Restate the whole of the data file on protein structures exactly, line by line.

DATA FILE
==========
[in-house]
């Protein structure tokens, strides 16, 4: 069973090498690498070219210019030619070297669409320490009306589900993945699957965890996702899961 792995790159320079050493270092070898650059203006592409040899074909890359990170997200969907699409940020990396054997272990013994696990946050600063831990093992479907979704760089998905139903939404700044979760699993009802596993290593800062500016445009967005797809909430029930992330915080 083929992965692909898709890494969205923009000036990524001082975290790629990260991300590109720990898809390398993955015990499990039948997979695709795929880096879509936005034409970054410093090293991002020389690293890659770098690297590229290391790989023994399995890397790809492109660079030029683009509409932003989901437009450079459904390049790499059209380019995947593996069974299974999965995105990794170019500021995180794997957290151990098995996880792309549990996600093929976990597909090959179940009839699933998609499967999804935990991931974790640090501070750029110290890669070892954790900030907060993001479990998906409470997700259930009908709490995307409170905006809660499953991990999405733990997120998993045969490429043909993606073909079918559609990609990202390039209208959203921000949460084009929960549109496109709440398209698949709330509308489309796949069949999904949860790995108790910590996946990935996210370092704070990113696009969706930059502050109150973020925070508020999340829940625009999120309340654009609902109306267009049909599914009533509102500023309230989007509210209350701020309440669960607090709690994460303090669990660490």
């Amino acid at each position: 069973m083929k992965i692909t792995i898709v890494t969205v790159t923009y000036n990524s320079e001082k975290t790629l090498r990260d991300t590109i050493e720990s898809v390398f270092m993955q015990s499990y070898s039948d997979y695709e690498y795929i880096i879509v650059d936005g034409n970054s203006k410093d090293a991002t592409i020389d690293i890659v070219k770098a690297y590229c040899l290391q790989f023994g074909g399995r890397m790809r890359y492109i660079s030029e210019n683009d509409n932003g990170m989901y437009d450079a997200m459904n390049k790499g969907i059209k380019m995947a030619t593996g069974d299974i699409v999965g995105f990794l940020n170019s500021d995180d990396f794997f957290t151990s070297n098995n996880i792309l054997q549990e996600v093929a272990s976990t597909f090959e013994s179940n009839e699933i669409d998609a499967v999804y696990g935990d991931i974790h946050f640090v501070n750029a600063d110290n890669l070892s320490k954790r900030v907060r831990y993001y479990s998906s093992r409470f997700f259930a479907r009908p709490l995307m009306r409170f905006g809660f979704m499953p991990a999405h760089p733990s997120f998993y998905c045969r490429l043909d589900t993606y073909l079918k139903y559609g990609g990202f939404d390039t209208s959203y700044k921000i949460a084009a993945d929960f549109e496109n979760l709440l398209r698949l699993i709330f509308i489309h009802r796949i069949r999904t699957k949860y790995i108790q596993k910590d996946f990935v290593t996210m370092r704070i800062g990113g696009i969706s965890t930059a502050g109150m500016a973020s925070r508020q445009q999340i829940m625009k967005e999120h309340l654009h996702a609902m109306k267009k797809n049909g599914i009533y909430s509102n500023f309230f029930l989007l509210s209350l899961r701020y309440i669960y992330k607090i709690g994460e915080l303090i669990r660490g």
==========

[in-house]
């Protein structure tokens, strides 16, 4: 069973090498690498070219210019030619070297669409320490009306589900993945699957965890996702899961 792995790159320079050493270092070898650059203006592409040899074909890359990170997200969907699409940020990396054997272990013994696990946050600063831990093992479907979704760089998905139903939404700044979760699993009802596993290593800062500016445009967005797809909430029930992330915080 083929992965692909898709890494969205923009000036990524001082975290790629990260991300590109720990898809390398993955015990499990039948997979695709795929880096879509936005034409970054410093090293991002020389690293890659770098690297590229290391790989023994399995890397790809492109660079030029683009509409932003989901437009450079459904390049790499059209380019995947593996069974299974999965995105990794170019500021995180794997957290151990098995996880792309549990996600093929976990597909090959179940009839699933998609499967999804935990991931974790640090501070750029110290890669070892954790900030907060993001479990998906409470997700259930009908709490995307409170905006809660499953991990999405733990997120998993045969490429043909993606073909079918559609990609990202390039209208959203921000949460084009929960549109496109709440398209698949709330509308489309796949069949999904949860790995108790910590996946990935996210370092704070990113696009969706930059502050109150973020925070508020999340829940625009999120309340654009609902109306267009049909599914009533509102500023309230989007509210209350701020309440669960607090709690994460303090669990660490």
């Amino acid at each position: 069973m083929k992965i692909t792995i898709v890494t969205v790159t923009y000036n990524s320079e001082k975290t790629l090498r990260d991300t590109i050493e720990s898809v390398f270092m993955q015990s499990y070898s039948d997979y695709e690498y795929i880096i879509v650059d936005g034409n970054s203006k410093d090293a991002t592409i020389d690293i890659v070219k770098a690297y590229c040899l290391q790989f023994g074909g399995r890397m790809r890359y492109i660079s030029e210019n683009d509409n932003g990170m989901y437009d450079a997200m459904n390049k790499g969907i059209k380019m995947a030619t593996g069974d299974i699409v999965g995105f990794l940020n170019s500021d995180d990396f794997f957290t151990s070297n098995n996880i792309l054997q549990e996600v093929a272990s976990t597909f090959e013994s179940n009839e699933i669409d998609a499967v999804y696990g935990d991931i974790h946050f640090v501070n750029a600063d110290n890669l070892s320490k954790r900030v907060r831990y993001y479990s998906s093992r409470f997700f259930a479907r009908p709490l995307m009306r409170f905006g809660f979704m499953p991990a999405h760089p733990s997120f998993y998905c045969r490429l043909d589900t993606y073909l079918k139903y559609g990609g990202f939404d390039t209208s959203y700044k921000i949460a084009a993945d929960f549109e496109n979760l709440l398209r698949l699993i709330f509308i489309h009802r796949i069949r999904t699957k949860y790995i108790q596993k910590d996946f990935v290593t996210m370092r704070i800062g990113g696009i969706s965890t930059a502050g109150m500016a973020s925070r508020q445009q999340i829940m625009k967005e999120h309340l654009h996702a609902m109306k267009k797809n049909g599914i009533y909430s509102n500023f309230f029930l989007l509210s209350l899961r701020y309440i669960y992330k607090i709690g994460e915080l303090i669990r660490g």